] used a different grading quality of evidence as recommended by Guyatt and Osman; the non-Cochrane systematic reviews used a system adapted from the U.S. Preventive Services Task Force with five levels of evidence ranging from level I–III, with three subcategories of evidence in level II.
The inconclusive results of the Cochrane reviews have cast doubt on the therapeutic role that ESIs had for over 50 years in the treatment of sciatica. One can question the reasons for the absence of meaningful conclusions generated by the high-quality Cochrane systematic reviews, creating a difficult situation of uncertainty. The impossibility to conclude for or against effectiveness of ESIs has a multifactorial origin mainly related to the low quality of the RCTs.
The sample sizes of most of the primary RCTs were small, lowering their capacity to detect discrete but relevant differences. A strong heterogeneity exists between studies with respect to the type and dosage of the steroid, the fluid volume injected, the number of injections and their intervals. Symptom duration before treatment, not always mentioned in the RCTs, is another confounding variable: mechanisms of pain in acute, subacute or chronic situations are not similar. The nature of the controls varies between studies: it can be epidural injections of saline or anesthesic. In some RCTs, the effect of ESIs is compared with no treatment or with other treatments. As discussed below, inconsistency between trials may depend on the type of control used.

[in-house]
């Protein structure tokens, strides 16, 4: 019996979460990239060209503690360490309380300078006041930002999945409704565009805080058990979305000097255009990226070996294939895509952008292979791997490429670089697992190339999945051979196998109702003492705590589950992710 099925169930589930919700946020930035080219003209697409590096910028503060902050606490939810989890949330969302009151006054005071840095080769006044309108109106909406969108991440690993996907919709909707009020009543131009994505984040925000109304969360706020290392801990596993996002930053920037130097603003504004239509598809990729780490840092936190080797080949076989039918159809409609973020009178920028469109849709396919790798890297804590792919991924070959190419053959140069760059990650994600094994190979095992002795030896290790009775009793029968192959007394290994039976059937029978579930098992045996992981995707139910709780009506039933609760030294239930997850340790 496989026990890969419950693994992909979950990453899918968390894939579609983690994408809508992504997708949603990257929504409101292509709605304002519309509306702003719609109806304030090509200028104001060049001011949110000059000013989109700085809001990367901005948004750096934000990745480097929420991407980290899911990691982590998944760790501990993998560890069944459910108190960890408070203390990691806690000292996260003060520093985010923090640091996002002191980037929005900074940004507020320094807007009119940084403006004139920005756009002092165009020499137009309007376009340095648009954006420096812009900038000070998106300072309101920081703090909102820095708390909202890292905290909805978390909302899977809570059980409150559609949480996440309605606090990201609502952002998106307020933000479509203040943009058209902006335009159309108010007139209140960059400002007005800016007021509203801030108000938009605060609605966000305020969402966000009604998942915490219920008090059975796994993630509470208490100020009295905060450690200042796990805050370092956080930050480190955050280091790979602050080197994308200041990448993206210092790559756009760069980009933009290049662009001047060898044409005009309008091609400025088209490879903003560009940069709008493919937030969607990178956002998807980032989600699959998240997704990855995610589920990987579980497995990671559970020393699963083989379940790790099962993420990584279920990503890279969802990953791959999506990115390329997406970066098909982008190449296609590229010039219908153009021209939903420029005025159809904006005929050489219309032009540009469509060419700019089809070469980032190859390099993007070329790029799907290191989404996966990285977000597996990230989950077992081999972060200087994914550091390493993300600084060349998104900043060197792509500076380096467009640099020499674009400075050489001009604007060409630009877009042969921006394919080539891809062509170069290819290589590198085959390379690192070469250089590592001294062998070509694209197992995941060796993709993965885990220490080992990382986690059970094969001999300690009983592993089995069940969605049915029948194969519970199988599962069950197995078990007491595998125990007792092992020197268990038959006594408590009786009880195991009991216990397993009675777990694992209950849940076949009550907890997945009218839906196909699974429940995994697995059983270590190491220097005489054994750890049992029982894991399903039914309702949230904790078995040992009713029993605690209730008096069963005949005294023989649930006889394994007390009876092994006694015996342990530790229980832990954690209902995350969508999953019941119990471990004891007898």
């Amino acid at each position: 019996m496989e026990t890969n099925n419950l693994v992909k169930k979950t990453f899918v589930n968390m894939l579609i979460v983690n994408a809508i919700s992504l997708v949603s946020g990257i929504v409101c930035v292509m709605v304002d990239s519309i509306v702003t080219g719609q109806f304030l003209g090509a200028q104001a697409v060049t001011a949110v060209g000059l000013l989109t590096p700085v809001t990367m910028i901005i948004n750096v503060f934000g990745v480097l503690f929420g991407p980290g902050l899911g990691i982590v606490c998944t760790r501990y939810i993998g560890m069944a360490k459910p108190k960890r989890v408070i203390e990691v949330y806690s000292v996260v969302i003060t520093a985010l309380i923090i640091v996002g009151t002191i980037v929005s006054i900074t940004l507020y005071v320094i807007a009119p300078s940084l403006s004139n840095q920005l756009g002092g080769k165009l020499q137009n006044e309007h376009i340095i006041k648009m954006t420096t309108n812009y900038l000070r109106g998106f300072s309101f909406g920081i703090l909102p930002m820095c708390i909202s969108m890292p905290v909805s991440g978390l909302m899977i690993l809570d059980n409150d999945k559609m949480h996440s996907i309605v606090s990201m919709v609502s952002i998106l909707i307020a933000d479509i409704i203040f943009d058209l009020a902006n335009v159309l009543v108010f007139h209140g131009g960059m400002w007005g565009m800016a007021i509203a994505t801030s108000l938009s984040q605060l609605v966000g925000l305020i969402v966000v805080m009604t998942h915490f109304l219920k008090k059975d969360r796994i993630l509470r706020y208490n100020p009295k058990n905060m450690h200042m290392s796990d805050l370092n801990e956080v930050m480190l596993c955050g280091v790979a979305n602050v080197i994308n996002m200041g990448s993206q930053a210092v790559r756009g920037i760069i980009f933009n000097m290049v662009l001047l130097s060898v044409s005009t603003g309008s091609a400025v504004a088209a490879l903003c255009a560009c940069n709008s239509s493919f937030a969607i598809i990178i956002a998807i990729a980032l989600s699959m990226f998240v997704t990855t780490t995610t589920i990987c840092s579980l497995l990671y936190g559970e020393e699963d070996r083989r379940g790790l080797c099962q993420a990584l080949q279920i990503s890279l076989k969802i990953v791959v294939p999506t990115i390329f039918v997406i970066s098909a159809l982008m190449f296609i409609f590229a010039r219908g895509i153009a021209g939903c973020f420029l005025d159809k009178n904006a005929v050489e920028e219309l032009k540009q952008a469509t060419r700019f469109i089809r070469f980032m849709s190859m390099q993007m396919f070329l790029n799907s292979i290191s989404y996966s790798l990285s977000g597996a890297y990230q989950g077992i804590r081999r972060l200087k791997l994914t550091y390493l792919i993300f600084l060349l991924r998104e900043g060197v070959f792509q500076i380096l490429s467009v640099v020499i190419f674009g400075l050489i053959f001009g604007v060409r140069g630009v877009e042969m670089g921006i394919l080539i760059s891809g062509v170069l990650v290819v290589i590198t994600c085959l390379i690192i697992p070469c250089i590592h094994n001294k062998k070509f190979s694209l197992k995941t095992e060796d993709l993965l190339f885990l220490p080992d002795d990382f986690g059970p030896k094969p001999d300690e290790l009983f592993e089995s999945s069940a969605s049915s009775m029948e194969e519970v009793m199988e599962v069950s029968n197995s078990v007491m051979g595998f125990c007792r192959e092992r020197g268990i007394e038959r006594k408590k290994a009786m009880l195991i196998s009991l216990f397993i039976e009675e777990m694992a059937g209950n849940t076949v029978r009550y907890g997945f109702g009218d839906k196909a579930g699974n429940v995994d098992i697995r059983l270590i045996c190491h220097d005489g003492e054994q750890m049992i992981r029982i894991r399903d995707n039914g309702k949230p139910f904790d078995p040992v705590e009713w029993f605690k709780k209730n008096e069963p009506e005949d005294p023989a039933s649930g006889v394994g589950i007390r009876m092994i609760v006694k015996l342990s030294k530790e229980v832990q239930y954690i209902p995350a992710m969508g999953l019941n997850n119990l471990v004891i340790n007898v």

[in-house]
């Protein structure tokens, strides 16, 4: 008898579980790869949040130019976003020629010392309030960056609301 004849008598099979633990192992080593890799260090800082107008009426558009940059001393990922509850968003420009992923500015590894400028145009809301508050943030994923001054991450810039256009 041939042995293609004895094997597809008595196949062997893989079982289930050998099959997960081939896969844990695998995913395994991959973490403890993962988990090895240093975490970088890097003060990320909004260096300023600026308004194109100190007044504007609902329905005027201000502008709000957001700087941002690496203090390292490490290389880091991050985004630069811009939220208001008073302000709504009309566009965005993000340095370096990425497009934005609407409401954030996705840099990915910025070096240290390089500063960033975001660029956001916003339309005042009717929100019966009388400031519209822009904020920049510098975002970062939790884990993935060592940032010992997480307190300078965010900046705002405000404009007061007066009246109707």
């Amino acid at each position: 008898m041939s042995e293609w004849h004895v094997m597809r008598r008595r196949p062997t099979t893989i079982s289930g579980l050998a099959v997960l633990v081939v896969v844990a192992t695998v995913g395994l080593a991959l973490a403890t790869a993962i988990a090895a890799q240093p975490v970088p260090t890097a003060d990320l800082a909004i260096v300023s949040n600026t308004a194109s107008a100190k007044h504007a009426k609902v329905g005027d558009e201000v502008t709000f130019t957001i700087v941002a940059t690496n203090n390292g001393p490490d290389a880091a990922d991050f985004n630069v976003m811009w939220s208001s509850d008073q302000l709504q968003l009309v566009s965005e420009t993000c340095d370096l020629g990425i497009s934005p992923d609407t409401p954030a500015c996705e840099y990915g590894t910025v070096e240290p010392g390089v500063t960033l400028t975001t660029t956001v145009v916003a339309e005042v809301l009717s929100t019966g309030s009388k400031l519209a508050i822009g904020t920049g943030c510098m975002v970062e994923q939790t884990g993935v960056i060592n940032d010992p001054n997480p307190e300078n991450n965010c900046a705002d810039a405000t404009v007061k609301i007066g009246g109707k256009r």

Other factors may also explain why beneficial effects could have been missed. Most primary RCTs were performed without X-ray guidance, with a risk of incorrect position of the needle. The importance of X-ray guidance has recently been emphasized by Barham and Hilton [5
], who showed in a series of 137 patients treated by caudal ESIs that the miss rate without radioscopic control was 26%. The miss rate is lower in non-obese patients treated blindly by the interlaminar route [55
]. The outcome criteria variable between studies can also be misleading. As suggested by Nelemans [51
], the use of visual analog scales to measure the pain relief may miss small but true effects especially if the dichotomized results (improved/not improved) are used.